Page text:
Trixi Symonds. I live in Sydney Australia. Mum of 4 adult kids and a cat.. I’m a softie designer, the author of Sew Together Grow Together: Sewing Projects For Parents and Children and have been teaching children to sew for over 25 years. And I’m always working on my next softie tutorial!
Trixi, thank you so much for taking time out to participate in this interview series. Your ‘Sew a Softie’ initiative has been a huge success worldwide, how did it all come
Sew a Softie began as one of those crazy ideas. I had been teaching kids to sew for quite a few years and could see what a positive experience it was. They had a chance to excel in a fun, friendly environment where everyone
could succeed and where sharing ideas was encouraged. They were so engrossed in their sewing that they thought breaking to have lunch and relax was an interruption. Those workshops reminded me of the sewing groups of yesteryear when women would get together to chat about their lives, make new friends and simply enjoy each other’s company. I was always impressed by how much kids loved sewing, Mums kept telling me, “this is the only workshop my kids want to come to”. At other times I’d be stopped in the street by young women in their 20’s who would introduce themselves as old students of mine and tell me they still had every project they had ever made in my class. I often thought about the amazing effect learning to sew had on these students. I decided I wanted to reach kids all over the world so that they could benefit from learning to sew…and
Sew a Softie was born.
Can anyone learn to sew? What skills need to be developed first?
Absolutely anyone can learn to sew. I sometimes hear mums saying, ”I can’t sew!” I tell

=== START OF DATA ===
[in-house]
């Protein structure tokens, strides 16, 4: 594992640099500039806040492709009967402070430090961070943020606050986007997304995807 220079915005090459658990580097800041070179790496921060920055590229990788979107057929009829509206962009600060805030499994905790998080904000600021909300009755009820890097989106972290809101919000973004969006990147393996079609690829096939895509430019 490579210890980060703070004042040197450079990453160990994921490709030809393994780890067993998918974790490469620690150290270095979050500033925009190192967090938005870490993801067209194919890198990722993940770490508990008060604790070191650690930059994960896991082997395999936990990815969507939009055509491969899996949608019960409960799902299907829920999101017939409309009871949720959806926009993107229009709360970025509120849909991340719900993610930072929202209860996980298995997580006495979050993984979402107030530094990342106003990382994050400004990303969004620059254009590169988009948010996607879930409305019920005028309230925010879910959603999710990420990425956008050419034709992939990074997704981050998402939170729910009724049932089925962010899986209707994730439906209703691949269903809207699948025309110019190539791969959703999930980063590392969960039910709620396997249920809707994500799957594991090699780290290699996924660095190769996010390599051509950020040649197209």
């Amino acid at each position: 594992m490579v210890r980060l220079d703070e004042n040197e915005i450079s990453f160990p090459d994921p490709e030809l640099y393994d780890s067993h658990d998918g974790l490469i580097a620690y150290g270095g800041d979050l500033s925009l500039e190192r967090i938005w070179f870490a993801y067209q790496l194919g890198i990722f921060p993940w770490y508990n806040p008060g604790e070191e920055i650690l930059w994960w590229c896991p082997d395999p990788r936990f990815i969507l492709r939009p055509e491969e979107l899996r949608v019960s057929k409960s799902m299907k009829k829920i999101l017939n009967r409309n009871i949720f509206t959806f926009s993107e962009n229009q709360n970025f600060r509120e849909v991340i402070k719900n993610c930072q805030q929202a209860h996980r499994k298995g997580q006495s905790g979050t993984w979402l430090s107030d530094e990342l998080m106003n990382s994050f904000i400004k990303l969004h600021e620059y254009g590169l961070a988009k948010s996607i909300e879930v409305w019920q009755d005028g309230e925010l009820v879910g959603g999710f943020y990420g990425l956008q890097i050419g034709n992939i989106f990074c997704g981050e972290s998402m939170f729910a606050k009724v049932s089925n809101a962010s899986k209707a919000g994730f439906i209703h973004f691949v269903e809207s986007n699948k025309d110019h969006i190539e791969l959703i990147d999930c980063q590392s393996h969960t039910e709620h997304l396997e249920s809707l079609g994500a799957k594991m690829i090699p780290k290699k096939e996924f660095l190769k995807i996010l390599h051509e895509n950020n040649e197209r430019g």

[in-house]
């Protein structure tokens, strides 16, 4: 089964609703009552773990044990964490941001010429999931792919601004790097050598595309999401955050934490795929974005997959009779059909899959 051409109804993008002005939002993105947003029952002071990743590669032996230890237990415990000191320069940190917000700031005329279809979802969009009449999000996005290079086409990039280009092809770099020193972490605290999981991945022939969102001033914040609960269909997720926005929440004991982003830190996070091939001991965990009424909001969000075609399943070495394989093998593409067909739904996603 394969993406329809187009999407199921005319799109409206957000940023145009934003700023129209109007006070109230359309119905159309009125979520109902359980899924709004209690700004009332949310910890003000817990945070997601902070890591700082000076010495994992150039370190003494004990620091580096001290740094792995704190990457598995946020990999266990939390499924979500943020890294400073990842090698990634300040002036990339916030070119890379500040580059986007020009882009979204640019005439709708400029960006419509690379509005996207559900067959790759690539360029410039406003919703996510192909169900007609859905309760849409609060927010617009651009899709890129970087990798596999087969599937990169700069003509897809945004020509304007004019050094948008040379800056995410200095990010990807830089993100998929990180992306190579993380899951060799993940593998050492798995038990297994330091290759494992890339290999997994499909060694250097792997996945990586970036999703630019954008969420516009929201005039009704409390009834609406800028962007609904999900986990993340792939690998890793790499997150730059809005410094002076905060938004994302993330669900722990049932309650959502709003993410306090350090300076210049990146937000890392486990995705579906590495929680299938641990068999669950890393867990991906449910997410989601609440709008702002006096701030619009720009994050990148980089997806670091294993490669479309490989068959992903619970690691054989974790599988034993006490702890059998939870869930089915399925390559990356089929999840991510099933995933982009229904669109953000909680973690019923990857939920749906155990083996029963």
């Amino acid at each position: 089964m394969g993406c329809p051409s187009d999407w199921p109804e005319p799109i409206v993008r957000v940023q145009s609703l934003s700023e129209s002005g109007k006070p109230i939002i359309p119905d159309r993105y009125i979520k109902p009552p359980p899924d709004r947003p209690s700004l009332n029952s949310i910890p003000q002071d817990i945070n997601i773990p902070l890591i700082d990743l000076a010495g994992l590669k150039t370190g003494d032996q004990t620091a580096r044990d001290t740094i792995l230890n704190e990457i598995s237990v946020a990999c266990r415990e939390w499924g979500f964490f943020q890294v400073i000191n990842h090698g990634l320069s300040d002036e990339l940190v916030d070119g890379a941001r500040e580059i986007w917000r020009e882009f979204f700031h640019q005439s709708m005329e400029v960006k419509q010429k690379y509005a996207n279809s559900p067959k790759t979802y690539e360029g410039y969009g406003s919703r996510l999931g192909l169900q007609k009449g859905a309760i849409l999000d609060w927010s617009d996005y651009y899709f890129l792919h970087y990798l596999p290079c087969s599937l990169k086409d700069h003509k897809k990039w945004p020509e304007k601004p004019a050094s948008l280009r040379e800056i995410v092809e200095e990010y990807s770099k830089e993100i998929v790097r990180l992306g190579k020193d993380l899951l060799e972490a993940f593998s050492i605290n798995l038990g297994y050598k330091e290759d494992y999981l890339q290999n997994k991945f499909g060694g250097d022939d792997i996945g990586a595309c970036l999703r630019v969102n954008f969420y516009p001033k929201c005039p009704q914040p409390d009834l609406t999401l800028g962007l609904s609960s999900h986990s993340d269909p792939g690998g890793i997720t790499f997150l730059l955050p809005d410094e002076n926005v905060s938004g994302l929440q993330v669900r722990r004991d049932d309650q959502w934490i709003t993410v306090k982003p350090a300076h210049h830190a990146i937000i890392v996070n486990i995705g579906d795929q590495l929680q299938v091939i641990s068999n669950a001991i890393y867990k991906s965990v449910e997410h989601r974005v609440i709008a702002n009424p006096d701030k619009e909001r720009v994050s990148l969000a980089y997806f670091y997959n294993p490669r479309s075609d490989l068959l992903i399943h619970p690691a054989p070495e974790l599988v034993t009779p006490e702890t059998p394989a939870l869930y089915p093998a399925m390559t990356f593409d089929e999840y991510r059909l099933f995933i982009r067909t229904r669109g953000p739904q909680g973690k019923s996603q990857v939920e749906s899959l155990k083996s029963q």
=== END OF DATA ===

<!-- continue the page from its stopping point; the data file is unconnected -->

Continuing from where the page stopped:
them, “Yes you can.” In some cases, people avoid sewing because of horrible sewing experiences at school. I
fully understand how nightmare Home Economics classes can turn you off sewing. I’ve been through that too. But here I am, living proof that a bad sewing experience at school can be overcome.
In other cases, people have a fixed idea of what a sewing project should look like: it must have perfect, even, tiny stitches…it’s an ideal that makes them feel that they will fail before they even start. And some don’t want to teach their kids to sew because they are concerned about giving kids needles … they’re sharp and dangerous.
In my 25 years of teaching kids to sew, there has NEVER been a child who didn’t act carefully with their needle and pins. And as for perfect…every stitch a child sews is a good stitch. Certainly, their stitches might be big and wonky but they’re the stitches your child has done, and there is nothing more rewarding to a child than being able to make the decisions on a project that is theirs.
I think the real skill that needs to be developed is something adults need to learn when teaching kids to sew. Trust is vital. Trust your kids and let them sew their project in whatever way they want. You’ll find you not only teach your kids to sew but you’ll be paving the way for your kids to become independent, self-confident, creative thinkers.
Schools are often accused of killing creativity, so I’m really curious to hear more about your own background. Did your school foster your creative spirit?
There really wasn’t anything creative about my school experience. We sat in a big classroom and copied endless notes off the blackboard into our books. We had sewing classes but …they were my nightmare experiences. I was always in trouble for failing to do things exactly as the teacher expected.